Recent Posts

Friday, May 10, 2013

Newsflash: Pitocin could harm your baby

For some of us, the idea that Pitocin is not exactly a walk in the park is nothing new. So when this official proclamation came from ACOG, a lot of people were like, "Well, duh." 

Apparently this is "the first study of its kind to present data on the adverse effects of Pitocin use on newborns." Considering how deeply entrenched its use has been since its inception as the drug we know today, I find that incredibly shocking.

Unfortunately it seems like either those who swear up and down that it's the Devil's poison end up getting it, or those who are warned "don't induce!" often find out the hard way that in many cases, yes, it does suck as badly as everyone said it would. (Although obviously this is not the case for everyone.)

Back when my niece was expecting her first child, she said she was not planning on inducing but asked for advice about it. I tried to offer my opinion without sounding preachy, and a many of her friends said that in their experience, it was terrible and to avoid it if she could. I don't know what happened, but the next thing I knew, she was getting induced, had a hellish labor, and now apparently doesn't want any more children. *sigh*

What I've noticed is when people are asking about Pit, there are usually tons of people who relay their experiences - some okay, some great, some perfectly horrific and the stuff of nightmares. I'm not one to try and scare women by propagating horror stories, and whenever I speak of this stuff I try to be as balanced as possible. But I can't help but notice that usually, all the dissenters are ignored, their advice chucked to the curb and the mom is induced, sometimes with not so happy results. Sadly, it seems like those who filter out what they don't want to hear seem to have the worst time of it.

Either that, or one of two things happen: a dozen people say, "Well, I had it in labor and did just fine," as if they refuse to believe there is actually a problem. Or, they list the numerous reasons why they needed it in a defensive tone, which is kind of sad. Again, for some women, it's what they need and can really benefit them. But for everyone? I don't believe it.

I think some women get defensive because their hackles immediately go up and they miss the part where, again, it says that for some women, it can be a life-saving, very important drug to have on hand. I also wonder if they are in denial that their doctor could ever give them something that might be unsafe, completely trusting them with their own wellbeing as well as their unborn baby. I'm not necessarily saying that they aren't acting in your best interests, but rather questioning why this needs to be standard fare in so many hospitals today. One source suggested that approximately 81% of women receive Pitocin either to augment or induce labor. 81 percent?!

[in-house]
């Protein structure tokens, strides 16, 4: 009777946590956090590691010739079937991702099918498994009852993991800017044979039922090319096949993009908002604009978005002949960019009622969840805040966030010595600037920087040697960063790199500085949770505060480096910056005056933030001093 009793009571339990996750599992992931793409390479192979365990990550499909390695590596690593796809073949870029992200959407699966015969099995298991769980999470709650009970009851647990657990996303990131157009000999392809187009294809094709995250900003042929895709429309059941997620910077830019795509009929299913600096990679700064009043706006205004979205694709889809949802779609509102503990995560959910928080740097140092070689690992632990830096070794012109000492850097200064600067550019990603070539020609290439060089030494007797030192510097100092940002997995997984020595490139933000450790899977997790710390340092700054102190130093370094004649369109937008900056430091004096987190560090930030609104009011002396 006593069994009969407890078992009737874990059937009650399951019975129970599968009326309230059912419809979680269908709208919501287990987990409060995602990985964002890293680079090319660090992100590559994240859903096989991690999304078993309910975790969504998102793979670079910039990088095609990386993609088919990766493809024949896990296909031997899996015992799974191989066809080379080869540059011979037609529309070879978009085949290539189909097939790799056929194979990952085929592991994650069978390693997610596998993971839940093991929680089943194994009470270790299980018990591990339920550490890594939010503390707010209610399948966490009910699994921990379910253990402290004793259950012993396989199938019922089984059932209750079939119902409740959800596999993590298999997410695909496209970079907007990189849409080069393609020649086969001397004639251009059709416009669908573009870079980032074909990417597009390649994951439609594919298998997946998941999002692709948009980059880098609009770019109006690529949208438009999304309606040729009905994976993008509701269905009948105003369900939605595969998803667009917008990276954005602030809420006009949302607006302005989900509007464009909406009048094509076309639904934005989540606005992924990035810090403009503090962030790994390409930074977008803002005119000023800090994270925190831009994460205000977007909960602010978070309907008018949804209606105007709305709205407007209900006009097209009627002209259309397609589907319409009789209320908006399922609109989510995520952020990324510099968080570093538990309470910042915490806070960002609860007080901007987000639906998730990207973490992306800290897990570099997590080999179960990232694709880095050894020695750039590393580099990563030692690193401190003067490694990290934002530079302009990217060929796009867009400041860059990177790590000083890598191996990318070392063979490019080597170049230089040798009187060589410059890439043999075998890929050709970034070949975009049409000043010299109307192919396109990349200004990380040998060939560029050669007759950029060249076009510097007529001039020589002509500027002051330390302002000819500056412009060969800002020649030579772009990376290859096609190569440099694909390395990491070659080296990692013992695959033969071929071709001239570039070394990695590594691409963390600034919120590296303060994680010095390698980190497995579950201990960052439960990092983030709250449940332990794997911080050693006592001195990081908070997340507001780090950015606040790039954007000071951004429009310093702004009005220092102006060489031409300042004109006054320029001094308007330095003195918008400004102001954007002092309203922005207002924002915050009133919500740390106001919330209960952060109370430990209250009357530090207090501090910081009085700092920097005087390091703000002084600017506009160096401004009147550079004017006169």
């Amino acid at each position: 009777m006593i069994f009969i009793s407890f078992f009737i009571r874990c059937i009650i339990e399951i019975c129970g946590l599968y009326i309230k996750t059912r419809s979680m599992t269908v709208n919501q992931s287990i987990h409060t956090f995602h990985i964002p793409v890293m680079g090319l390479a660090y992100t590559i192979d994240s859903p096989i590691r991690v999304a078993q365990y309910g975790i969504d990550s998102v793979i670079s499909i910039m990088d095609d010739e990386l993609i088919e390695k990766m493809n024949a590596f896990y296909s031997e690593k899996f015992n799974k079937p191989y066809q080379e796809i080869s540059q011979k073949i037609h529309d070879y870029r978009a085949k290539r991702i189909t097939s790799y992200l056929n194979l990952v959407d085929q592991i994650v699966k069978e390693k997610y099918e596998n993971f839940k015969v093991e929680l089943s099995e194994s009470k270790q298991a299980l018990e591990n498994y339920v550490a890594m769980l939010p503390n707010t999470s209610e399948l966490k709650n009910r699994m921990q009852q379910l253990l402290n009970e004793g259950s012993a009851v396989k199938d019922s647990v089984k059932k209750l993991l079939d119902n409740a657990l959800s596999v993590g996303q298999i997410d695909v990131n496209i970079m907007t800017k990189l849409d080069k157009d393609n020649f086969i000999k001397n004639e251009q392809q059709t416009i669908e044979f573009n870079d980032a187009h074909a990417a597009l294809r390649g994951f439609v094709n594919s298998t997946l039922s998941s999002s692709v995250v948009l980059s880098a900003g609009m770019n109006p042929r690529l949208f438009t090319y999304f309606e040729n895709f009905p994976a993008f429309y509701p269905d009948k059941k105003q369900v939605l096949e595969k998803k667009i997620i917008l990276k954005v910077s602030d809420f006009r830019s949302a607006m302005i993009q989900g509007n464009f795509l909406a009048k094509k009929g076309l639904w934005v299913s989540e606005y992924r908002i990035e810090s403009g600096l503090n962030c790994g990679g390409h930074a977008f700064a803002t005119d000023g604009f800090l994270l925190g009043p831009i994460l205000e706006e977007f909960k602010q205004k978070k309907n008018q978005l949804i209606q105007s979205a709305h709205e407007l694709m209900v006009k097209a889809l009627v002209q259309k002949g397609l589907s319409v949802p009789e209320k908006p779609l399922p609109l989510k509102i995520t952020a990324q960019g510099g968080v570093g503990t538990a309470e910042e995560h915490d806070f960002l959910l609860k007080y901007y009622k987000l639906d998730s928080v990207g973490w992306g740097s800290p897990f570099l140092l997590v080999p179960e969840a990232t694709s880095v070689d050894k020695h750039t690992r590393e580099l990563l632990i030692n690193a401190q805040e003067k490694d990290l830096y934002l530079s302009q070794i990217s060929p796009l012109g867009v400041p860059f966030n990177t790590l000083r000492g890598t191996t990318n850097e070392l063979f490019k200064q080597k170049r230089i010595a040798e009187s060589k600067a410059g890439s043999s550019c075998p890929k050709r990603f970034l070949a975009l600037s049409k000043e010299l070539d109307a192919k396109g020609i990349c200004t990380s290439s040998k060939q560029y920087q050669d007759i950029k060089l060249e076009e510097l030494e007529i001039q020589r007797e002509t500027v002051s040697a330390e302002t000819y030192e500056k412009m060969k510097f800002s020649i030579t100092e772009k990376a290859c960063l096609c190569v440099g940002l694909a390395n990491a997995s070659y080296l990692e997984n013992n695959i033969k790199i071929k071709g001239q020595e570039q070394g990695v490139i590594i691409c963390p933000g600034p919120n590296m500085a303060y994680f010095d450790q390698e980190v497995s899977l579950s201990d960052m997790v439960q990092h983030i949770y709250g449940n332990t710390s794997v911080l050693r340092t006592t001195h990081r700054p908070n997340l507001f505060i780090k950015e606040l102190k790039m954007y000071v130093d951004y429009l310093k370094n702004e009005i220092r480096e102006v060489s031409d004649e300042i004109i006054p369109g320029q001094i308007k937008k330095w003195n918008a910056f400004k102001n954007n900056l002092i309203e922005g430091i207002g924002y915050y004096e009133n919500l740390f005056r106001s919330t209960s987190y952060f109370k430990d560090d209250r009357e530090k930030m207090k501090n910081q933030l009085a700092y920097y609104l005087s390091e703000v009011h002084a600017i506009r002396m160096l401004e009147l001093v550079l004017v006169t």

And because it's become so commonplace, it's perceived as unequivocally safe, a perfectly normal and acceptable routine of labor. If you question it, I highly doubt your doctor or nurse is going to calmly say, "Oh, you don't want it? Okay, that's fine." Administration protocols seem to vary by hospital and doctor, and while some appear to follow perfectly reasonable guidelines (especially the idea that if this isn't working, let's send mom home), others are outrageous - as expressed by nurses who work with these people, not just "natural birth hippie chicks."

From a popular internet forum for nurses. Click to enlarge. 
Some things to consider:
• Sometimes inductions and Pitocin use are completely necessary and the best thing for both mom and baby. If at all possible, perhaps suggest a gentle induction that can get things started in a minimally invasive way. Remember that in first-time moms, inductions can increase the risks of cesarean, although sometimes this is unavoidable. (Pre-eclampsia is a good example.)

• Sometimes it is not necessarily the best course of action but is given anyway. Know that you have rights. Some women do say that while they refused it during their labors, they had it given to them anyway; perhaps hiring a doula or having a birth advocate present with you may help. Some reasons for its use are dubious at best, and can cause more harm than benefit. (For an example, click here.)

• Get all the facts prior to an induction and ask lots of questions. If your doctor starts talking about an induction early on as a matter of course, this could raise some major red flags.

• Throughout its history, it has affected different women differently. This can depend on a number of factors, including how aggressively it's administered. While it can have many benefits, it is not without risk to both mother and baby.

More reading:
Pitocin side effects
Five ways Pitocin is different than oxytocin